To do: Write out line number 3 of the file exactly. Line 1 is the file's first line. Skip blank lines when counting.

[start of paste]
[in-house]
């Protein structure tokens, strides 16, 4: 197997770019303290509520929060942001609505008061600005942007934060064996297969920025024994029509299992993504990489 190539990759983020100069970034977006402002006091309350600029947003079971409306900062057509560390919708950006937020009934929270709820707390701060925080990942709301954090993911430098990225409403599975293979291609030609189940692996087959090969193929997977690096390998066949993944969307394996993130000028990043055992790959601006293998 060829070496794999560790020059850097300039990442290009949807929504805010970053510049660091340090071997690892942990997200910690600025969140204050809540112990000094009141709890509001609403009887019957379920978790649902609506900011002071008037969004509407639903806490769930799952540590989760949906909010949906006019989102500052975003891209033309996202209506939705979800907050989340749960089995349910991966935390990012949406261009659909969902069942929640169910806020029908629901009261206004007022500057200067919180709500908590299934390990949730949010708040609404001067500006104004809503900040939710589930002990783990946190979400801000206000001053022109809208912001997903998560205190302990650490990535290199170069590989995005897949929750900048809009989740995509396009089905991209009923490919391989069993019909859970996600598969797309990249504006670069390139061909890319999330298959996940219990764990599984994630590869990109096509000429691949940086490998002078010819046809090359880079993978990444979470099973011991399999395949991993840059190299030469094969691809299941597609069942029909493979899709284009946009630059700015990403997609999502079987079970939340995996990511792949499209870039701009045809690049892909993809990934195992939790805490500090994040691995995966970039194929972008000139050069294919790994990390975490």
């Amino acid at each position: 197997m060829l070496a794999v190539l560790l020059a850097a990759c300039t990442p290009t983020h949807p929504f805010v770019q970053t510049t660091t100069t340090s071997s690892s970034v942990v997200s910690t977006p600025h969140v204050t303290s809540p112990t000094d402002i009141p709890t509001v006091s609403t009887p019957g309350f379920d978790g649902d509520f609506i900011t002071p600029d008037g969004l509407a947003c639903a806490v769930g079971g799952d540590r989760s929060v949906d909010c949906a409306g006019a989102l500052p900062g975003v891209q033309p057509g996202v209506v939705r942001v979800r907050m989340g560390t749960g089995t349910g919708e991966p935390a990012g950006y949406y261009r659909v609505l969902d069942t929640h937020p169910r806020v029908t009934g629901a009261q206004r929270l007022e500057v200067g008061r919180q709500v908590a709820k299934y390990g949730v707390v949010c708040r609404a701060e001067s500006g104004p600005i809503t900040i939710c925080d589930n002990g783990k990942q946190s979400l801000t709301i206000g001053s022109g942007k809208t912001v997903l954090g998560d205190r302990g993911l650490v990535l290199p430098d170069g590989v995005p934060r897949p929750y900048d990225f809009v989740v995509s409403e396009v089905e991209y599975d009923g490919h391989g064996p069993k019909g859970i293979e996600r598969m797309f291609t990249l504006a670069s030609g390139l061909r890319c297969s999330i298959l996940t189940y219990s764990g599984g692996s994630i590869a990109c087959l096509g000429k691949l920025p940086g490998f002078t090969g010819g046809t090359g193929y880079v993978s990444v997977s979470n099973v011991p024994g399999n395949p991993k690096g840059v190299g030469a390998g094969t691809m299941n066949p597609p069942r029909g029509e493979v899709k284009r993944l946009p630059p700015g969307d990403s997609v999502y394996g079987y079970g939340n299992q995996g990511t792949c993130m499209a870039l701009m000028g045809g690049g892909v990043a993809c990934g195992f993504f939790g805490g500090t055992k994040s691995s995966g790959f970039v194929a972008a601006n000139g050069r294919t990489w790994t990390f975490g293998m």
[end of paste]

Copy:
């Amino acid at each position: 197997m060829l070496a794999v190539l560790l020059a850097a990759c300039t990442p290009t983020h949807p929504f805010v770019q970053t510049t660091t100069t340090s071997s690892s970034v942990v997200s910690t977006p600025h969140v204050t303290s809540p112990t000094d402002i009141p709890t509001v006091s609403t009887p019957g309350f379920d978790g649902d509520f609506i900011t002071p600029d008037g969004l509407a947003c639903a806490v769930g079971g799952d540590r989760s929060v949906d909010c949906a409306g006019a989102l500052p900062g975003v891209q033309p057509g996202v209506v939705r942001v979800r907050m989340g560390t749960g089995t349910g919708e991966p935390a990012g950006y949406y261009r659909v609505l969902d069942t929640h937020p169910r806020v029908t009934g629901a009261q206004r929270l007022e500057v200067g008061r919180q709500v908590a709820k299934y390990g949730v707390v949010c708040r609404a701060e001067s500006g104004p600005i809503t900040i939710c925080d589930n002990g783990k990942q946190s979400l801000t709301i206000g001053s022109g942007k809208t912001v997903l954090g998560d205190r302990g993911l650490v990535l290199p430098d170069g590989v995005p934060r897949p929750y900048d990225f809009v989740v995509s409403e396009v089905e991209y599975d009923g490919h391989g064996p069993k019909g859970i293979e996600r598969m797309f291609t990249l504006a670069s030609g390139l061909r890319c297969s999330i298959l996940t189940y219990s764990g599984g692996s994630i590869a990109c087959l096509g000429k691949l920025p940086g490998f002078t090969g010819g046809t090359g193929y880079v993978s990444v997977s979470n099973v011991p024994g399999n395949p991993k690096g840059v190299g030469a390998g094969t691809m299941n066949p597609p069942r029909g029509e493979v899709k284009r993944l946009p630059p700015g969307d990403s997609v999502y394996g079987y079970g939340n299992q995996g990511t792949c993130m499209a870039l701009m000028g045809g690049g892909v990043a993809c990934g195992f993504f939790g805490g500090t055992k994040s691995s995966g790959f970039v194929a972008a601006n000139g050069r294919t990489w790994t990390f975490g293998m």